Drama in the show tends to surround wholesome but otherwise low-stakes questions like, "Will he get too distracted playing with that stick and forget what he was supposed to do?"
There was a kid you just had to feel terrible for. He was carrying like 4x what his parents had planned for him, up a steep hill. He kept dropping things that would roll way back down the hill, like baby Sisyphus.
In this episode the dad is an immigrant from NZ, which is an interesting change of pace.
"Old Enough" is kind of a fun show from time-to-time, and safe to watch with a variety of ages in the room.
It's a Japanese reality show where parents send their young kids on a canned errand to see how self-sufficient they can be.
It's produced by Nippon TV, so... very, very Japanese. But it's fun, and kids' adventures in learning everyday tasks is pretty universal.
To this extent I'm really interested to know how the age breakdown of people on the #Fediverse. On one hand it would seem to make sense to me that most people here remember the "old internet" before the centralization and they're here to rekindle that flame of independence. On the other hand the youths are generally pretty up on this whole technology thing. I grew up on the internet and since then smartphones have become even more ubiquitous.
(Please boost for reach)
Oh and on a lighter note, I love the ridiculous made-up interjections. Zamboozle!
Another thing I always get a good chuckle at, these books' magic school sports (their quiddich, if you will) is kitten ball. The fluxers (the kids with shapeshifting magic) turn into kittens (the standard starter animal) and bat around a ball of yarn, trying to get it up a climbing/scratching post and into a basket. Main line of defense is to step on the string and unspool the yarn. 😁
We also accidentally skipped ahead to book 8 ("Big Night" - Sebastian's book). We're currently reading book 3 ("Show Off" - Pepper's book). Gotta admit I kinda like pepper. She's cool :)
Anyhow, would recommend, especially if your preteen kid feels like they don't quite fit in, and/or that the world around them is too narrow-minded (as Nory's clearly is).
The other kinda heart-breaking, almost too on-the-nose part of the first book is the "Box of Normal". Nory basically figures out that she can be people want her to be, and what she thinks her dad will accept, and that she might get to move home again, if she practices repressing the most powerful and special parts of herself.
And it kind of works, but there's a couple adults who disagree with the philosophy of it.
... and he basically just doesn't talk to her ever. Apparently hasn't really been able to communicate on hard issues ever since the mom/wife figure died (prior to the start of the first book). It's honestly kind of insane, he's sending her off to live with her aunt and never tells her? Even when the aunt comes to pick her up, he just hides (literally turns invisible) in his office? Kind effed up. We obviously don't know what he's going through in his head, but c'mon the kid needs her dad y'know?
The underlying thesis of all the books is that differences are valuable. That we should be tolerant and empathetic, and also look for ways your uniqueness comes in clutch. There's a lot worse theses kids books can and do push.
Since this is dads.cool I feel the need to mention that Nory's dad is frustratingly bad. One can see what is probably his logic, and that he's trying to do what's best for her and loves her and whatever, but we never hear that from him because we're following Nory...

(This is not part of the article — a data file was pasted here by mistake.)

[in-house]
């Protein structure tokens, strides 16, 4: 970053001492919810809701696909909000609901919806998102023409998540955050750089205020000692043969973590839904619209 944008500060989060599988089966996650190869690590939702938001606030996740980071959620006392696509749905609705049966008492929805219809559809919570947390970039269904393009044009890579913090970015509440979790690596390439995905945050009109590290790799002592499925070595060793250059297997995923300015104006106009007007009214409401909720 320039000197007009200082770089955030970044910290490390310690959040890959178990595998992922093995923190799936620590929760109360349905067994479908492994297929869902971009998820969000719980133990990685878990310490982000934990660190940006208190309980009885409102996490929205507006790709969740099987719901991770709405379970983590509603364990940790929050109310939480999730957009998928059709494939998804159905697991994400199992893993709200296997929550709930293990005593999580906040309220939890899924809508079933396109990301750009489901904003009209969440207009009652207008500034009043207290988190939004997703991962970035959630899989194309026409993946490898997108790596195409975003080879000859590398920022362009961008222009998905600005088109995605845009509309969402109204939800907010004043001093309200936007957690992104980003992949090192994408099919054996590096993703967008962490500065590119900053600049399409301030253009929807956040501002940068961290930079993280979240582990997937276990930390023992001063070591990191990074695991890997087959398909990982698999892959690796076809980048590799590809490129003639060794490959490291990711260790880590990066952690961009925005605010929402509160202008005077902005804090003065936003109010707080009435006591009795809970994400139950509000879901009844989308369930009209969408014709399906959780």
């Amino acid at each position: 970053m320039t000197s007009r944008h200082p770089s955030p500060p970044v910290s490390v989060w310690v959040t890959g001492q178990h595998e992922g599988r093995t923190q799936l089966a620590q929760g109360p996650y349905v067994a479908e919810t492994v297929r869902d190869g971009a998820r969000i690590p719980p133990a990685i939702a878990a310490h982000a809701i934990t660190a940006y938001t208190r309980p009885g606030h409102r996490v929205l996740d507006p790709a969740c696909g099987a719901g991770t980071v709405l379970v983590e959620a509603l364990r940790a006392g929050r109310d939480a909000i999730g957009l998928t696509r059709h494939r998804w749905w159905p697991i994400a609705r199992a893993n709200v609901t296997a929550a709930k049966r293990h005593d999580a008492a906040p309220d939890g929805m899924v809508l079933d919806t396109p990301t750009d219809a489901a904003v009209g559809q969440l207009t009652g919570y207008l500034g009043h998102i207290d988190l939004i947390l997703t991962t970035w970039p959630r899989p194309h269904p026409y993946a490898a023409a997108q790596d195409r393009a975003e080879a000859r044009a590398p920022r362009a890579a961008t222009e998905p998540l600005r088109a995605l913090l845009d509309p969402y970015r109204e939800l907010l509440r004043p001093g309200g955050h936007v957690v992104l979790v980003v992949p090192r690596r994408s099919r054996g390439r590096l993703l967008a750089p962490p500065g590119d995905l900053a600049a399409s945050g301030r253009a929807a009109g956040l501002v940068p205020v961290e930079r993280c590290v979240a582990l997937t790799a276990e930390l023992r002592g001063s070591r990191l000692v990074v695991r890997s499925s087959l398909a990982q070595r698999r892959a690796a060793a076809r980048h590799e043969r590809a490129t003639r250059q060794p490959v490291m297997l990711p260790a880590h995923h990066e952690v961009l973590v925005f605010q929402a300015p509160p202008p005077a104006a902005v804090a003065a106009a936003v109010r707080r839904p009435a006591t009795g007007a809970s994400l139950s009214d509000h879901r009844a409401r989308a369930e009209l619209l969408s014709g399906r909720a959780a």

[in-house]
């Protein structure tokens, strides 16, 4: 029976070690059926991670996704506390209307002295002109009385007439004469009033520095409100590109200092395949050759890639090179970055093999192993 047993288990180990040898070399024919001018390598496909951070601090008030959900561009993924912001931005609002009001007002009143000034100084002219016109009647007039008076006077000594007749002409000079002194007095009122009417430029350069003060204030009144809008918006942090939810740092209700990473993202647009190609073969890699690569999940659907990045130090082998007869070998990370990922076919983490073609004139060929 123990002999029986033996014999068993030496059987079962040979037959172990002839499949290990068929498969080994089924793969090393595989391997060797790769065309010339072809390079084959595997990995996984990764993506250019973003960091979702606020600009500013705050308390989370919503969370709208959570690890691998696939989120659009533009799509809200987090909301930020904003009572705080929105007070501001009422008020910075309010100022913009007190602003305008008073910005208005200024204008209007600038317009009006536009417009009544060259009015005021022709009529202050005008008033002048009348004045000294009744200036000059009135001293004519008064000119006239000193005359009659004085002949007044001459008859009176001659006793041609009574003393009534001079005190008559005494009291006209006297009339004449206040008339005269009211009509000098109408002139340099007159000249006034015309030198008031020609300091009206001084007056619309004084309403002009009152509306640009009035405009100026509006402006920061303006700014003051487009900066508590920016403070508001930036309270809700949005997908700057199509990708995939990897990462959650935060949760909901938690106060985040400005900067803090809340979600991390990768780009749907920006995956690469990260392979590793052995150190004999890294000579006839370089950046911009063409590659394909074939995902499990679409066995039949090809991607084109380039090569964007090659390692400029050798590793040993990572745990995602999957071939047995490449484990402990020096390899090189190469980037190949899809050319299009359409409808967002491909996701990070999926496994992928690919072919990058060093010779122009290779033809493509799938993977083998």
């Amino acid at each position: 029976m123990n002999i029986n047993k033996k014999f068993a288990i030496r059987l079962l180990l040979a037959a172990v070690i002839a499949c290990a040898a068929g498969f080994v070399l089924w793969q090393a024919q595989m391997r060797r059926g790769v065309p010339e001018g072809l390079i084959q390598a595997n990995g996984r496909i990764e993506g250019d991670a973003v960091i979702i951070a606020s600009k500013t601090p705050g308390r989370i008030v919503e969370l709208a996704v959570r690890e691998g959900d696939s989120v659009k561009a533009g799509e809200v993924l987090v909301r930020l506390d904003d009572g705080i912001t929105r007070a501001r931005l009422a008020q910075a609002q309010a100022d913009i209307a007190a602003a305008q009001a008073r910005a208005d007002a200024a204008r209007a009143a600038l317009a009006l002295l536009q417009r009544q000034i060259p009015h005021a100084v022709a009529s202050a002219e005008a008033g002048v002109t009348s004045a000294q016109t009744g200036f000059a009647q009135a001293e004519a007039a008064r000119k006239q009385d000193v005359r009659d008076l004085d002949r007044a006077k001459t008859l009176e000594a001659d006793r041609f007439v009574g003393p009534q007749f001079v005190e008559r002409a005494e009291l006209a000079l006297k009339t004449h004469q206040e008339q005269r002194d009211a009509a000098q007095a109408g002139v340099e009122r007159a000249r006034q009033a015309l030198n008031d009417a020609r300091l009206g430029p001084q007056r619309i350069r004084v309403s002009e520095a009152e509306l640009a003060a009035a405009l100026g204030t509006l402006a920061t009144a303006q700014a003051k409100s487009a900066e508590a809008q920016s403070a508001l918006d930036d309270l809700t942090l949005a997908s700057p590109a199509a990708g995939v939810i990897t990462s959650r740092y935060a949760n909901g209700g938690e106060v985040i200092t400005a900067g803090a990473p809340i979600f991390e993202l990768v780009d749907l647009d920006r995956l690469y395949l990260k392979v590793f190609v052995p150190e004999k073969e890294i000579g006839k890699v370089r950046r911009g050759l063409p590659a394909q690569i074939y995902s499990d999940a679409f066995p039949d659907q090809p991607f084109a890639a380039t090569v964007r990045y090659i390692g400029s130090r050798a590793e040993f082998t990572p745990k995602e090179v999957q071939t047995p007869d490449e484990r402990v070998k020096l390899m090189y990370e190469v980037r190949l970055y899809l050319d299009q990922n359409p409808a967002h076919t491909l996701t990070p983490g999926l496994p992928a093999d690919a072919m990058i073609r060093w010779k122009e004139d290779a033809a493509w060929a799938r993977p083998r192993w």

... chapters switch off, a chapter with Bax & Nory together, a chapter where we're just following Bax and seeing things from his perspective, and then a chapter with Nory again, etc..
Bax, by the way, is a somewhat macho Indian-American (I believe Hindu, though I admit some ignorance), with a depressed recently-divorced, recently-laid-off dad. And Bax is deeply ashamed of his differences, his talent/curse especially but also his family.
Probably some young reader relates to him.
... in a way they might not with your kid if they don't happen to match up so closely.
They did try to be inclusive, though. The various members of her class are written fairly well, with fairly realistic but various personalities. And the superficial diversity is there, too. And though in the first book Nory is the unquestionable protagonist, in each subsequent book she shares the limelight with one other member. So for example, in book 2 "Sticks and Stones", that's Bax's book. The...
And Nory's school is not _THAT_ different from our schools. It sounds a bit more dangerous, particularly with the "flares" not fully in control of their fire magic, but whatever, it's basically a normal school. And their experts come from a named real university (forget the name, something in Maine).
Magic is basically a thinly-veiled allegory. And Nory's special Upside-Down Magic class she got sent to... it's straight-up a special-needs class. The rhetoric People's attitudes and match.
And from what I've heard the "film" "adaptation" is pretty terrible and bears little resemblance to the book.
However, it's really not Harry Potter. It's not high-fantasy. There's not a lot of world-building. Nory Horace, for all intents and purposes, lives in our world. Except there's a touch of magic. Not hidden - non-magic people are perfectly aware of the magic people and vice versa, e.g. Bax's dad was a normal accountant who just happened to have a weird magical talent he doesn't use.
I'm a fairly uninteresting fellow, living down in GA (USA) with my wife & daughters, doing software stuff during the day, and some pol(🗽) stuff as a hobby.
dads.cool is a Mastodon instance for dads, running the Hometown fork of Mastodon.